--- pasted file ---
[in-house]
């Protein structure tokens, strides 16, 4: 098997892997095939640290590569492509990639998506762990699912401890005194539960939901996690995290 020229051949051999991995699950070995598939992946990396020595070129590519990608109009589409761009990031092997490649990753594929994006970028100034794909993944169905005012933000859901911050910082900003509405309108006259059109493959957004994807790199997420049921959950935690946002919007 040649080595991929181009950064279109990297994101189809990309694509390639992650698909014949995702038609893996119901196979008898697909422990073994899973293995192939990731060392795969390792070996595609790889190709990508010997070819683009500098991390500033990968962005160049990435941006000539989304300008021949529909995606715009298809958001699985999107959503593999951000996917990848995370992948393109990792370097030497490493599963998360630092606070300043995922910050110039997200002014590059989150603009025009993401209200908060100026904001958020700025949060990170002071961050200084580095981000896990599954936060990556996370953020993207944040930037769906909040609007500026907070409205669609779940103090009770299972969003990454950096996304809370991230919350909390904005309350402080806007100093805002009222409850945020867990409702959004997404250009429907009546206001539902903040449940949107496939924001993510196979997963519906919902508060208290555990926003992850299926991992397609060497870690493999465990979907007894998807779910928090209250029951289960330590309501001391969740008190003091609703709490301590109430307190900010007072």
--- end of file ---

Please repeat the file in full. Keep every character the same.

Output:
[in-house]
């Protein structure tokens, strides 16, 4: 098997892997095939640290590569492509990639998506762990699912401890005194539960939901996690995290 020229051949051999991995699950070995598939992946990396020595070129590519990608109009589409761009990031092997490649990753594929994006970028100034794909993944169905005012933000859901911050910082900003509405309108006259059109493959957004994807790199997420049921959950935690946002919007 040649080595991929181009950064279109990297994101189809990309694509390639992650698909014949995702038609893996119901196979008898697909422990073994899973293995192939990731060392795969390792070996595609790889190709990508010997070819683009500098991390500033990968962005160049990435941006000539989304300008021949529909995606715009298809958001699985999107959503593999951000996917990848995370992948393109990792370097030497490493599963998360630092606070300043995922910050110039997200002014590059989150603009025009993401209200908060100026904001958020700025949060990170002071961050200084580095981000896990599954936060990556996370953020993207944040930037769906909040609007500026907070409205669609779940103090009770299972969003990454950096996304809370991230919350909390904005309350402080806007100093805002009222409850945020867990409702959004997404250009429907009546206001539902903040449940949107496939924001993510196979997963519906919902508060208290555990926003992850299926991992397609060497870690493999465990979907007894998807779910928090209250029951289960330590309501001391969740008190003091609703709490301590109430307190900010007072």